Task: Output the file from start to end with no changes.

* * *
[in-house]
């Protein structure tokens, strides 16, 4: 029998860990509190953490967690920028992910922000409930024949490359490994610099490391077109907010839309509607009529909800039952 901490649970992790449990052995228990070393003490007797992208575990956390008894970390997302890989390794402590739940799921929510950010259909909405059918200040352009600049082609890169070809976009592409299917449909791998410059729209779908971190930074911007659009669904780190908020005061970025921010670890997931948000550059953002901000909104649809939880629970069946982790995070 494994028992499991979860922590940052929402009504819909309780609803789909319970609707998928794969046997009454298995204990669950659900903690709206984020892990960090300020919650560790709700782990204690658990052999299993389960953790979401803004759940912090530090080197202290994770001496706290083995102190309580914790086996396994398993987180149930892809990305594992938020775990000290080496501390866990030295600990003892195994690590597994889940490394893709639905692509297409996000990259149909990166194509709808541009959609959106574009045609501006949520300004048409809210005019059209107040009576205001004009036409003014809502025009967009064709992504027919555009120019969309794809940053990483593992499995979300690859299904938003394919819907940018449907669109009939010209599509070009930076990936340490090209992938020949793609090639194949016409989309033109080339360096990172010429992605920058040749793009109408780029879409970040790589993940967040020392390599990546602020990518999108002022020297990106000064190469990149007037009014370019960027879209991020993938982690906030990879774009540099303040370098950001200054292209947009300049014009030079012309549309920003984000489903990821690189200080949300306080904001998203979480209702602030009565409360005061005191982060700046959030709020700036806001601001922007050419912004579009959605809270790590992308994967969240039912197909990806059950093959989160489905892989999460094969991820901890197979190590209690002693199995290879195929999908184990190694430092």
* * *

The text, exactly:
[in-house]
């Protein structure tokens, strides 16, 4: 029998860990509190953490967690920028992910922000409930024949490359490994610099490391077109907010839309509607009529909800039952 901490649970992790449990052995228990070393003490007797992208575990956390008894970390997302890989390794402590739940799921929510950010259909909405059918200040352009600049082609890169070809976009592409299917449909791998410059729209779908971190930074911007659009669904780190908020005061970025921010670890997931948000550059953002901000909104649809939880629970069946982790995070 494994028992499991979860922590940052929402009504819909309780609803789909319970609707998928794969046997009454298995204990669950659900903690709206984020892990960090300020919650560790709700782990204690658990052999299993389960953790979401803004759940912090530090080197202290994770001496706290083995102190309580914790086996396994398993987180149930892809990305594992938020775990000290080496501390866990030295600990003892195994690590597994889940490394893709639905692509297409996000990259149909990166194509709808541009959609959106574009045609501006949520300004048409809210005019059209107040009576205001004009036409003014809502025009967009064709992504027919555009120019969309794809940053990483593992499995979300690859299904938003394919819907940018449907669109009939010209599509070009930076990936340490090209992938020949793609090639194949016409989309033109080339360096990172010429992605920058040749793009109408780029879409970040790589993940967040020392390599990546602020990518999108002022020297990106000064190469990149007037009014370019960027879209991020993938982690906030990879774009540099303040370098950001200054292209947009300049014009030079012309549309920003984000489903990821690189200080949300306080904001998203979480209702602030009565409360005061005191982060700046959030709020700036806001601001922007050419912004579009959605809270790590992308994967969240039912197909990806059950093959989160489905892989999460094969991820901890197979190590209690002693199995290879195929999908184990190694430092």